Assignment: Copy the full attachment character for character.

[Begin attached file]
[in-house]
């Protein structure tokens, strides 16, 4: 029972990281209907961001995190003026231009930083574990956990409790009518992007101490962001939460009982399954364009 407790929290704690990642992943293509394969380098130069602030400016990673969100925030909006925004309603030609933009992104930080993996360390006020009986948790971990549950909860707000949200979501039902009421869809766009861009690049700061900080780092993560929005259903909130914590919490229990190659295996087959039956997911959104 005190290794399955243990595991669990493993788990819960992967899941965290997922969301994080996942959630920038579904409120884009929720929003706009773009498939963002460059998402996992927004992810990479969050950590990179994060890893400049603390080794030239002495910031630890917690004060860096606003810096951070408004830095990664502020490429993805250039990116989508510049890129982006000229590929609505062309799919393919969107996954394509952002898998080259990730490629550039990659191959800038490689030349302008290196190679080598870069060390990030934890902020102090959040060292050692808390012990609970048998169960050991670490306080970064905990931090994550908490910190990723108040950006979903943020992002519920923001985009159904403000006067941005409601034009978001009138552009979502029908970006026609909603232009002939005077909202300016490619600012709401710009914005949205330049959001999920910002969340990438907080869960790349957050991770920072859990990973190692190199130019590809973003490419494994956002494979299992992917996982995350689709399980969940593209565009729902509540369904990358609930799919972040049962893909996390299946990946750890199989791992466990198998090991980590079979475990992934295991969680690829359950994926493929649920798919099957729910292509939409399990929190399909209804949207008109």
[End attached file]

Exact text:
[in-house]
């Protein structure tokens, strides 16, 4: 029972990281209907961001995190003026231009930083574990956990409790009518992007101490962001939460009982399954364009 407790929290704690990642992943293509394969380098130069602030400016990673969100925030909006925004309603030609933009992104930080993996360390006020009986948790971990549950909860707000949200979501039902009421869809766009861009690049700061900080780092993560929005259903909130914590919490229990190659295996087959039956997911959104 005190290794399955243990595991669990493993788990819960992967899941965290997922969301994080996942959630920038579904409120884009929720929003706009773009498939963002460059998402996992927004992810990479969050950590990179994060890893400049603390080794030239002495910031630890917690004060860096606003810096951070408004830095990664502020490429993805250039990116989508510049890129982006000229590929609505062309799919393919969107996954394509952002898998080259990730490629550039990659191959800038490689030349302008290196190679080598870069060390990030934890902020102090959040060292050692808390012990609970048998169960050991670490306080970064905990931090994550908490910190990723108040950006979903943020992002519920923001985009159904403000006067941005409601034009978001009138552009979502029908970006026609909603232009002939005077909202300016490619600012709401710009914005949205330049959001999920910002969340990438907080869960790349957050991770920072859990990973190692190199130019590809973003490419494994956002494979299992992917996982995350689709399980969940593209565009729902509540369904990358609930799919972040049962893909996390299946990946750890199989791992466990198998090991980590079979475990992934295991969680690829359950994926493929649920798919099957729910292509939409399990929190399909209804949207008109």